Jones: It's more of an evolution; both seasons are one body that's just evolving. We were pretty happy with everything we did in Season 1, we just want to aim higher this year. There was a lot of experimenting in the first season, partly because we were still trying to find the right animation studio to handle the style of the show. We were underequipped to produce the show at the level it needed to be, trying to make sure we tell stories as cinematically as possible and that the characters are drawn really well. Unlike a lot of other animated shows made in the United States, the characters in "Black Dynamite" are real people. It's not like "Family Guy" or "Aqua Teen Hunger Force" where the design is more cartoony and stylized. [Our show] takes a little more understanding of the human anatomy and a lot of artists aren't trained to do that. 

READ MORE: Watch: The Trailer for Adult Swim's Animated Spin-off of 'Black Dynamite'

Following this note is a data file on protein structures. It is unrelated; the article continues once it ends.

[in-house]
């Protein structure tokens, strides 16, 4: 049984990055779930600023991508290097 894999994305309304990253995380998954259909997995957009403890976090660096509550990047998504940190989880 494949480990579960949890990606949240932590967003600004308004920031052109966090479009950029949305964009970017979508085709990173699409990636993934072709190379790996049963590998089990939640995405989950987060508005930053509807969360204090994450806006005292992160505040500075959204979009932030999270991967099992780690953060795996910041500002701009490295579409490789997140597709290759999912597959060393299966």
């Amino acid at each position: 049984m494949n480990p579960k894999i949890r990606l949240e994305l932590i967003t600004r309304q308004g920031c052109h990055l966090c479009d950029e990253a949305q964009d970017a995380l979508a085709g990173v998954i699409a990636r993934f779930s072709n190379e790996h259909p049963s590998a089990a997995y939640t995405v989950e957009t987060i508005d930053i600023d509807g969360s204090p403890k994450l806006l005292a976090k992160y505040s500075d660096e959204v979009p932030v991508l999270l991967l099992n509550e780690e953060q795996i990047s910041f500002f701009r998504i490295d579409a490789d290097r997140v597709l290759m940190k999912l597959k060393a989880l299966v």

Michael, on the featurette that's included on the DVD, you admit that, of the three of you, you were the least familiar with animation going into the show. Have you learned more on the job? 

Michael Jai White: Yeah. At first, it all went completely over my head. Early on, I was told by [Adult Swim Senior Executive Vice President] Mike Lazzo that [my performance] was some of the finest voice acting he'd heard, but it wasn't until I saw that married with the image that I understood what he meant. I remember getting an animatic and it was like a stick figure drawing. Everybody was so happy about it, but I was like "Okay... These are stick figures doing stuff." Now that I've see what Carl does, I understand that every little moment that's not necessarily funny to me on the page will become [funny] onscreen. So this time I went in with the understanding that [the humor] is in the nuances and it becomes really fun to find those moments. In live action, if you don't shoot it, you don't have it. You can't go back and add something later, like you can here. 

Jones: We're not supposed to go back and add shit. But we do it! All the time. [Laughs]